Shampooing can be complicated. First, there are the convoluted instructions: Lather, rinse, repeat. It doesn't say anything about stopping. And now there's a movement afoot, called the "no poo" movement, advocating no shampooing whatsoever.
Shampoo is indeed a modern invention, as the no-poo'ers attest, developed roughly around the end of the 19th century. And few of us need to be shampooing every day, dermatologists say. That said, the necessity for shampoo varies from person to person, depending on your hair type and what you put in to your hair each day.
Forgoing shampooing completely, if that concept even appeals to you, ultimately could be rough on your hair and rougher on your social interactions.
The English word shampoo originated in India about 300 years ago and, at first, entailed a head massage with some fragrant oil. The practice likely dates back centuries before that. Shampooing in the modern sense, though, with water to produce a soapy lather, is only about 100 years old.
Prior to this, it is not as if all humans were just filthy. Shampooing, whatever it was called, involved adding a dry substance to the hair, such as a vegetable starch or wood ash, to absorb excess oil. Rainwater collected with wood ash, actually, provides a silky feel similar to modern conditioners.
The hair does get dirty. We secrete an oil called sebum to protect the protein structure of the hair, so that it doesn't splinter. But that same oil, unfortunately, tends to collect dirt and scalp flakes. With the dawn of modern chemistry, scientists developed surfactants to remove dirt efficiently while leaving a soft feel. Cosmetic companies salivated, and a million-dollar industry was born.
The poo in shampoo
The no-poo'ers raise a few valid concerns. Some shampoos, often the cheaper ones, contain potentially harmful chemicals that can be absorbed through the skin. These include sodium lauryl sulfate, sodium laureth sulfate, propylene or butylene glycol, isopropyl alcohol and coal tar.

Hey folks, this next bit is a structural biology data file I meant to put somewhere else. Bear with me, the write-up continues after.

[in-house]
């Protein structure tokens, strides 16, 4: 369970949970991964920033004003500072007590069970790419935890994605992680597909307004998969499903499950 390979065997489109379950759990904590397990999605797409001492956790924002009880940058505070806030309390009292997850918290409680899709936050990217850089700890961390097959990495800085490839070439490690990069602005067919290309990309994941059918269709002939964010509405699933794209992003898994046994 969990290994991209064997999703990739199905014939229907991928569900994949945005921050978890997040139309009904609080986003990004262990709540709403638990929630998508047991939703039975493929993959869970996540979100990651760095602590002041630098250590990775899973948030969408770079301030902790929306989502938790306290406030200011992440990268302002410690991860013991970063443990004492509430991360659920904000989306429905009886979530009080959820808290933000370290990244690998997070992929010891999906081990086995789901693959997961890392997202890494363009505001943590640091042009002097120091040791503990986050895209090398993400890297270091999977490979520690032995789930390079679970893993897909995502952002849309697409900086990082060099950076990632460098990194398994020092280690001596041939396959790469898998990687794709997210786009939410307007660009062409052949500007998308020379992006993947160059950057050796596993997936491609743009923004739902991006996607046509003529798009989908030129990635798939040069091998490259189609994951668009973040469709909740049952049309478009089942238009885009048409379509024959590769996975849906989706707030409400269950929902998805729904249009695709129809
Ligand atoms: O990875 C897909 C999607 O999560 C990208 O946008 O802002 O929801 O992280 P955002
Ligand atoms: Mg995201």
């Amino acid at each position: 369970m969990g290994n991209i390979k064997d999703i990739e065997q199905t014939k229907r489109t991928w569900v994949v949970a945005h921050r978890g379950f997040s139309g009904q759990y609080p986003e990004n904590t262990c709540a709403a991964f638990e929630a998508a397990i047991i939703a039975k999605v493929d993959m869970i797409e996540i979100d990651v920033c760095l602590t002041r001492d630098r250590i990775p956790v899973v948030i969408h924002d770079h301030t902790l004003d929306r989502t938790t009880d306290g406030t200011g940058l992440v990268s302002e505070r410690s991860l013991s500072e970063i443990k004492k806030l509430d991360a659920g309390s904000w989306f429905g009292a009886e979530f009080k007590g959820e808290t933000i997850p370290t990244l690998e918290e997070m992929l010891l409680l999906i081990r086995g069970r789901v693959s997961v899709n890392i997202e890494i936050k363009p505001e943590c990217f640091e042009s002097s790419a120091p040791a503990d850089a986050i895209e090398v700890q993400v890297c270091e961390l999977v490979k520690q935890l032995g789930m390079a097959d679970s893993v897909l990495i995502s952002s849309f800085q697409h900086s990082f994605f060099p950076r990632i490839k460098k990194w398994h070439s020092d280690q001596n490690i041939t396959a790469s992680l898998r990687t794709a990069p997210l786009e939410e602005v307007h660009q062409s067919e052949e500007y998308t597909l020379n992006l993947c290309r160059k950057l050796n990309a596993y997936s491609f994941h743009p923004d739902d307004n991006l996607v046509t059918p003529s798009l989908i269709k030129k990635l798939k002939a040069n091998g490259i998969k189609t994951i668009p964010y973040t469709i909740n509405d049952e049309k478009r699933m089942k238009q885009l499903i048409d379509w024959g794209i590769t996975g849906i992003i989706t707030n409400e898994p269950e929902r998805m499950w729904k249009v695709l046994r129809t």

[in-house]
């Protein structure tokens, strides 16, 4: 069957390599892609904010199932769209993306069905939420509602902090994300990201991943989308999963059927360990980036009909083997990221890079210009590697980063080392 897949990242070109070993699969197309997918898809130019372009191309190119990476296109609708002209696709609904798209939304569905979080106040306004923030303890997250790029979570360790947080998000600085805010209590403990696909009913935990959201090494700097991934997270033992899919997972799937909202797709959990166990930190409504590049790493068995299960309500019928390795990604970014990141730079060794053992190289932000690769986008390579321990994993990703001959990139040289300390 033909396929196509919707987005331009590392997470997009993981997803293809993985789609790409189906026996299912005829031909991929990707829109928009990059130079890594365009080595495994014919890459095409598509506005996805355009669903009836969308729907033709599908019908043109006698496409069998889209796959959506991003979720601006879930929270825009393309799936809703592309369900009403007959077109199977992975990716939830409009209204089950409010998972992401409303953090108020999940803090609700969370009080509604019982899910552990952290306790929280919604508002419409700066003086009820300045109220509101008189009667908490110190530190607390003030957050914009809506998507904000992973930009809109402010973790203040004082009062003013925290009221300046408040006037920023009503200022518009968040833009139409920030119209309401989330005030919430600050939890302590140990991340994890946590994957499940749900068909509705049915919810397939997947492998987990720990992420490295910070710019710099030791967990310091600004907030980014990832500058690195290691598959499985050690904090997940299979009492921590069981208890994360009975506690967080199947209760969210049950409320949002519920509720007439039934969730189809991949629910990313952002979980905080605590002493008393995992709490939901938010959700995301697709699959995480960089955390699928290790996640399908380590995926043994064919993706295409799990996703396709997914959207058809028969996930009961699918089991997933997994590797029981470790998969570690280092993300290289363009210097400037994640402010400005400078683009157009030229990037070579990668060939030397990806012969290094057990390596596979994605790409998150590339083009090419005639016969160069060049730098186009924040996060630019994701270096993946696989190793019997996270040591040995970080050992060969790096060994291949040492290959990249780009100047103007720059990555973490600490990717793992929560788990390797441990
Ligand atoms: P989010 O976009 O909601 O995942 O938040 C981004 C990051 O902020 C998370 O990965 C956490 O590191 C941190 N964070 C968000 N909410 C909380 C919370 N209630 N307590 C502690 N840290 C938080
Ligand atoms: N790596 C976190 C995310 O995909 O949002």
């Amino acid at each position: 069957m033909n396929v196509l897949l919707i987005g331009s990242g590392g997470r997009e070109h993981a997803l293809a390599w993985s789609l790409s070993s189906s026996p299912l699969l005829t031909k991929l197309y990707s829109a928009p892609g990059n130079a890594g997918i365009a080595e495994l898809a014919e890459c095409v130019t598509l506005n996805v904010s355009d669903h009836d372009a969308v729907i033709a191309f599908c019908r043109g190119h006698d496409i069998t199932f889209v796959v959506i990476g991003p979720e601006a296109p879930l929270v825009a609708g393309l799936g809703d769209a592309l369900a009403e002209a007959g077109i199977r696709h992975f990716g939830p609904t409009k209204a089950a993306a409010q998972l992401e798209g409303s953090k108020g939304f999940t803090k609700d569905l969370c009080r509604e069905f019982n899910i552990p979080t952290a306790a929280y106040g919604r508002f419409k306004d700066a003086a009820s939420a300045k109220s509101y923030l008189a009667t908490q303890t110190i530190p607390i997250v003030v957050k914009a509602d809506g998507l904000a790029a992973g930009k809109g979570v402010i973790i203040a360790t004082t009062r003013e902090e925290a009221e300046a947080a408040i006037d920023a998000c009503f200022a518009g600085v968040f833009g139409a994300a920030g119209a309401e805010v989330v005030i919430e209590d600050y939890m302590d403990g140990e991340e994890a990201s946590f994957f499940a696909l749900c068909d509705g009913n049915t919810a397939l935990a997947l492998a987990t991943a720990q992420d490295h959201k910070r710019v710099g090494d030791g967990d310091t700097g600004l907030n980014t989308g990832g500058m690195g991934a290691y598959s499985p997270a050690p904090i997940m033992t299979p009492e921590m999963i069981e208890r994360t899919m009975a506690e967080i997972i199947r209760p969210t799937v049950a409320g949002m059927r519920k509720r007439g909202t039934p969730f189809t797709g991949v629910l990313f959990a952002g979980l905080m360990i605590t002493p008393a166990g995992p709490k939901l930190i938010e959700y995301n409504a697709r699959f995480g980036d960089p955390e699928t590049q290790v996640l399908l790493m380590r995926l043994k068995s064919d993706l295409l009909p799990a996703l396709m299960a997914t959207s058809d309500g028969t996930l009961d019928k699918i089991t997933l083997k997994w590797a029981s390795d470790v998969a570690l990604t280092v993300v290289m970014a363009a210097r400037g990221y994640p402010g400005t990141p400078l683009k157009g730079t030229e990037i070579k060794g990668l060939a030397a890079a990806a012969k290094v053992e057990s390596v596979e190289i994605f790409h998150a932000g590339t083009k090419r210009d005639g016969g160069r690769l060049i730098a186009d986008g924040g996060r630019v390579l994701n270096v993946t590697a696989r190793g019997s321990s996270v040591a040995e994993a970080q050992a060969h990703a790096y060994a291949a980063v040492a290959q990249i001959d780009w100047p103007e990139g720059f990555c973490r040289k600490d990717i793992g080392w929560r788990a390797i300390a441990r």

Human studies aren't conclusive; most doctors and health agencies view these as generally safe. But animal studies suggest that, if you absorb enough, they ultimately might destroy your skin or other organs in some uncertain cancerous, cell-membrane-eating, DNA-unraveling kind of way, despite leaving you with luscious hair.
A common homemade alternative to shampoo is baking soda with a conditioning vinegar rinse. This is fine, but you'll smell like pickles.
There's really no good alternative other than to dilute the egg, vinegar, lemon or whatever other ingredient you might find in online recipes, or else smell like food. Many people will find that their hair doesn't feel or smell as good as it did when they used commercial products, but this is a social issue, not a health issue.
Fortunately, these days, there are so many all-natural shampoos that there's no reason to go poo-less. If you find them expensive, you can take the standard dermatologist's advice to wash just a few times a week.
Straight hair needs more washing in general than curly hair; and you might feel the need to shampoo every other day or more if you get sweaty each day or swim in a pool.
Not washing your hair won't harm you; the oil needs to stop building up after a few days once your body realized it doesn't need to generate any more. It's the no-poo'er reverse stance that modern shampoos are overtly harmful that's a bit overboard. You'd be making sacrifices with little reward other than the satisfaction of saving some money or saying no to the cosmetic industry.
Live Science newsletter
Stay up to date on the latest science news by signing up for our Essentials newsletter.
Christopher Wanjek is a Live Science contributor and a health and science writer. He is the author of three science books: Spacefarers (2020), Food at Work (2005) and Bad Medicine (2003). His "Food at Work" book and project, concerning workers' health, safety and productivity, was commissioned by the U.N.'s International Labor Organization. For Live Science, Christopher covers public health, nutrition and biology, and he has written extensively for The Washington Post and Sky & Telescope among others, as well as for the NASA Goddard Space Flight Center, where he was a senior writer. Christopher holds a Master of Health degree from Harvard School of Public Health and a degree in journalism from Temple University.